An earlier version of this report contained one of two websites for Bibb County's special purpose local option sales tax.
Macon Mayor Robert Reichert had more than one chance to needle the chairman of the Macon-Bibb County Industrial Authority during its meeting Monday.
After the authority agreed to accept the recommendations of the nominating committee to re-elect the current officers, Chairman Cliffard Whitby said: I appreciate the confidence that you are showing in the leadership.
The mayor, who is chairman of the nominating committee, retorted: We couldnt find anybody else to take it.
When discussing another matter, the mayor mentioned that the former Bank of America building downtown should be considered for companies looking for space for back-office operations because of its size and the fact it has lots of parking, including some underground parking.
Whitby said he didnt know it had underground parking and said Where?
To which the mayor replied: Where do you think -- its underground. What does underground mean?
Later in the meeting, Whitby asked for a tour of the parking at the bank.
Macons not noted for being a tech center, but interesting things can start here.
The city and the John S. and James L. Knight Foundation brought in three Code for America fellows, who tried to find technology to help government and citizens better connect. When the technology didnt exist, they invented it.
This week, the Sheetsee project was selected as the first recipient of a revamped Knight-Mozilla OpenNews grant called a Code Sprint. Lord will work with Chicago Public Media and WBEZ to collaborate on turning Sheetsee into a dead-simple data journalism tool, wrote Dan Sinker, leader of the OpenNews project.
Sheetsee can best be seen on the a web site built for the Bibb County SPLOST initiative, http://splost.herokuapp.com. The Code for America fellows built other tools in Macon, including an online map for the Macon Transit Authority.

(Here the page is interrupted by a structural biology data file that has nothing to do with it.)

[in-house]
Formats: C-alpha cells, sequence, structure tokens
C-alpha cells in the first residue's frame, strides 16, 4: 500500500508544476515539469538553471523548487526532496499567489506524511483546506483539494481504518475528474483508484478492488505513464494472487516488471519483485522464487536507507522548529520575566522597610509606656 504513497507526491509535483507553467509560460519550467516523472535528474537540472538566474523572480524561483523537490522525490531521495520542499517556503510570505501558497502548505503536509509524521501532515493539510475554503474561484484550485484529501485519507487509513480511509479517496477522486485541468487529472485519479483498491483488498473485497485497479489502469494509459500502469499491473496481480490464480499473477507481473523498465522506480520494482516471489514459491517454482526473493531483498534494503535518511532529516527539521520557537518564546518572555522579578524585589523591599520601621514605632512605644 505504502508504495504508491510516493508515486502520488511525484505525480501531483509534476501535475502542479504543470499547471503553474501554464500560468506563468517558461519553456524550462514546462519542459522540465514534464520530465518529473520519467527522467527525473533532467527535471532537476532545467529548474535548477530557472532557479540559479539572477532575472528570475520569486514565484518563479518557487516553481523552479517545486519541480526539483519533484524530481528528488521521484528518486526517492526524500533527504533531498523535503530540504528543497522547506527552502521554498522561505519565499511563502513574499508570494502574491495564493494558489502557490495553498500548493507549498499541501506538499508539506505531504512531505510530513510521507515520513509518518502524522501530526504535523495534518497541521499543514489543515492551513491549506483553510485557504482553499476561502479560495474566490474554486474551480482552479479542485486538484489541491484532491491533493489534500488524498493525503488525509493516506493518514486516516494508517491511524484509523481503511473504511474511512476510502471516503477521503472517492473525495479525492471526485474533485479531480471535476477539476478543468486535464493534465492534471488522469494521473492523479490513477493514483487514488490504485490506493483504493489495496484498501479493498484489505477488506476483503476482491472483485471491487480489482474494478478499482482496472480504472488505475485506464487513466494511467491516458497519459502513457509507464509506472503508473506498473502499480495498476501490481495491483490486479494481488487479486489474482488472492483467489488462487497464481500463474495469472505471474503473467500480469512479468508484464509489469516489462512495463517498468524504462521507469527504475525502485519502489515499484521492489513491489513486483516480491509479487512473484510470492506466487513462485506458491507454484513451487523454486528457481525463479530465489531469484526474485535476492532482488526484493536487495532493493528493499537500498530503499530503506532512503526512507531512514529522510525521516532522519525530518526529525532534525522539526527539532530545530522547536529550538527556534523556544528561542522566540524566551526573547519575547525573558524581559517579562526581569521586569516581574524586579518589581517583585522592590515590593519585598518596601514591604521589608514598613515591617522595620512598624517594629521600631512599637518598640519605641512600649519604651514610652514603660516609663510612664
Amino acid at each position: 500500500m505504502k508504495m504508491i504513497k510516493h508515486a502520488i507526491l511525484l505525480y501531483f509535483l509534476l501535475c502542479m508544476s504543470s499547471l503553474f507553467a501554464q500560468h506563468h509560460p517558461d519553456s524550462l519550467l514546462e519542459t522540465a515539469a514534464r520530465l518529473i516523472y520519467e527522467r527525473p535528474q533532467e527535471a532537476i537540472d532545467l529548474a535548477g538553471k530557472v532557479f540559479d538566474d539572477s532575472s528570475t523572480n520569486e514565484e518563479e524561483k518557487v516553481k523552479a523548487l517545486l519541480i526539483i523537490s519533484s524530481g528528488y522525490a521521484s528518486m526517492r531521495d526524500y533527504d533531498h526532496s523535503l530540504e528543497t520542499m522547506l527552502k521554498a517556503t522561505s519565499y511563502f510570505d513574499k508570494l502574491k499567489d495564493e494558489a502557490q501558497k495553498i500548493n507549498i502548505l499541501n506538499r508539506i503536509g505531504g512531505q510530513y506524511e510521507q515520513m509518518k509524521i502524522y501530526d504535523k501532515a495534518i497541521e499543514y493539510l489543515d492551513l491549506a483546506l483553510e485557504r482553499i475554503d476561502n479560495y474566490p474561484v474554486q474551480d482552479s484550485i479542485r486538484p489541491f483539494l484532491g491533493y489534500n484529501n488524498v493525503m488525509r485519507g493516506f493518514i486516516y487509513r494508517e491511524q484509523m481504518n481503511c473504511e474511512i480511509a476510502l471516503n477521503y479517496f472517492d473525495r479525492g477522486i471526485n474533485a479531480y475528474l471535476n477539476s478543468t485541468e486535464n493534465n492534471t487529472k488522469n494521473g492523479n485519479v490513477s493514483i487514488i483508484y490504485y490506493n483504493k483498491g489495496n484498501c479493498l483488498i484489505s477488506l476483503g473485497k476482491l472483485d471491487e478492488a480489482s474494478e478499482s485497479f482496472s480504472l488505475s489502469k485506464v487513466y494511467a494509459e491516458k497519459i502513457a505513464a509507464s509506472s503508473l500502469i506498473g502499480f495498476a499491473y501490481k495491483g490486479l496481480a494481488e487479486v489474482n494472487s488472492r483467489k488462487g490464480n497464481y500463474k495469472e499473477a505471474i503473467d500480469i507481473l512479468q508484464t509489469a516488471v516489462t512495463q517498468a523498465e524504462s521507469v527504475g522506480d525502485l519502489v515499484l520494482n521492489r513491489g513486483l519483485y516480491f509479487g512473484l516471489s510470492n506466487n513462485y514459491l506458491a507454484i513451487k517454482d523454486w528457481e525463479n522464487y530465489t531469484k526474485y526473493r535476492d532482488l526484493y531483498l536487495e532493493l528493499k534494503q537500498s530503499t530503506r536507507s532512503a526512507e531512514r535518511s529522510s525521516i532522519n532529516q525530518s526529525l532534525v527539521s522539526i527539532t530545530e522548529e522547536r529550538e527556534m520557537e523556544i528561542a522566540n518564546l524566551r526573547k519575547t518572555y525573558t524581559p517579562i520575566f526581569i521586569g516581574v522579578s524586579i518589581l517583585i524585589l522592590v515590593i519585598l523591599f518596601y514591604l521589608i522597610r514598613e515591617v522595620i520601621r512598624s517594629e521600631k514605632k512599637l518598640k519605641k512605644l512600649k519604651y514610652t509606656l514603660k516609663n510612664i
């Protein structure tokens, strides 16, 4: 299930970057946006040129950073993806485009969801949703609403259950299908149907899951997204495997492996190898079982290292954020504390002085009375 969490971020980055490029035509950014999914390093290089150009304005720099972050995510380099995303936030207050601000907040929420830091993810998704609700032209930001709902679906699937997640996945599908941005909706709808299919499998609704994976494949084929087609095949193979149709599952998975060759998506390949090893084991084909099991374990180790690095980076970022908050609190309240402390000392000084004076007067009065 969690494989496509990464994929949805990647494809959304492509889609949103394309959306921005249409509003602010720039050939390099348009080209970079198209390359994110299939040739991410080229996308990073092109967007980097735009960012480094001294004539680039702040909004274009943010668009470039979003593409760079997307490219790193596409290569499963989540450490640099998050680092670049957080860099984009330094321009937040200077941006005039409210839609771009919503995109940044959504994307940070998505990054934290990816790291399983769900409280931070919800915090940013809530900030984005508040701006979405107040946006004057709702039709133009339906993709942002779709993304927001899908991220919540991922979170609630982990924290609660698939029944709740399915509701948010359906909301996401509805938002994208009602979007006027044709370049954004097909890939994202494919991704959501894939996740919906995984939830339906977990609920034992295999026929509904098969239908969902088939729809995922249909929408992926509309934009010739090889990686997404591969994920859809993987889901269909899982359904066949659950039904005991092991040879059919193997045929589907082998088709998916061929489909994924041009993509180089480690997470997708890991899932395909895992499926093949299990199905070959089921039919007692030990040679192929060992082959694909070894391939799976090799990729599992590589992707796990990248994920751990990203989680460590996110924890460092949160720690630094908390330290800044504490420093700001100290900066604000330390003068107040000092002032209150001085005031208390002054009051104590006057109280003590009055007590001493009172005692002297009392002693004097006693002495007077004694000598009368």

The official Bibb County SPLOST site, http://splost.info, runs on different software.
Time to change
Crawford County commissioners voted 3-2 Tuesday to switch their meeting times to 6 p.m. from 7 p.m.
Commissioner John Thomas made the suggestion and the motion, which was seconded by Frank Hollis and supported by Vice Chairman Paul Chapman. Chairman Dean Fripp and Bobby Blasingame voted against a change, draft minutes of the meeting show.
Warner Robins launched its new website this week. Found at http://wrga.gov, the site has all the newfangled buttons.
The old website gave standard information. The new one allows visitors to register for various city notifications, including job openings and government meetings, apply for permits and pay utilities bills more easily.
The Georgia Department of Transportation is considering express lanes for Interstate 75 through Henry and Clayton counties. The lanes would be reversible for rush hours and would be separated from the rest of the traffic by barriers. Theyd run between Ga. 155 and Ga. 138.
Public hearings are slated for 5 to 8 p.m. April 23 at Eagles Landing High School in the commons area, 301 Tunis Road, McDonough; and 5 to 8 p.m. April 25 at the Hilton Garden Inn, 95 Ga. 81 W., McDonough.
A new report from the University of Virginias Center for Politics said seems to think 12th Congressional District incumbent John Barrow, a Democrat, will stay favored if he wants to stay in the House. The district includes Laurens County.
The report says Barrows district leans Democratic, and gave Barrow 53.7 percent of the vote even as Republican presidential candidate Mitt Romney drew 55.4 percent of the vote. Republicans want the district, and Democrats want to hold on to it. What does Barrow want?
The report says, Barrow appears to be seriously considering a run for the senate; if he did, Republicans would be strongly favored to take this seat.
Tolleson draws a dubious honor
State Sen. Ross Tolleson, R-Perry, is among the legislators given a Golden Sleaze award for his water-carrying efforts in the General Assembly. Tolleson was the lead sponsor on a bill that would have allowed the pumping of Flint River water into aquifers during rainy times, then allow the water to be withdrawn and put back into the river during dry times. That could have allowed Atlanta to take more water from the basin without angering neighboring states that rely on the river. Tolleson also sought to loosen movie-making restrictions on Georgia beaches and nearby streams.
Youd think the chairman of the Senate environmental and natural resources committee would consider protecting Georgias streams, Creative Loafing claimed. Apparently not.
Writers Linda S. Morris and Mike Stucka contributed to this report.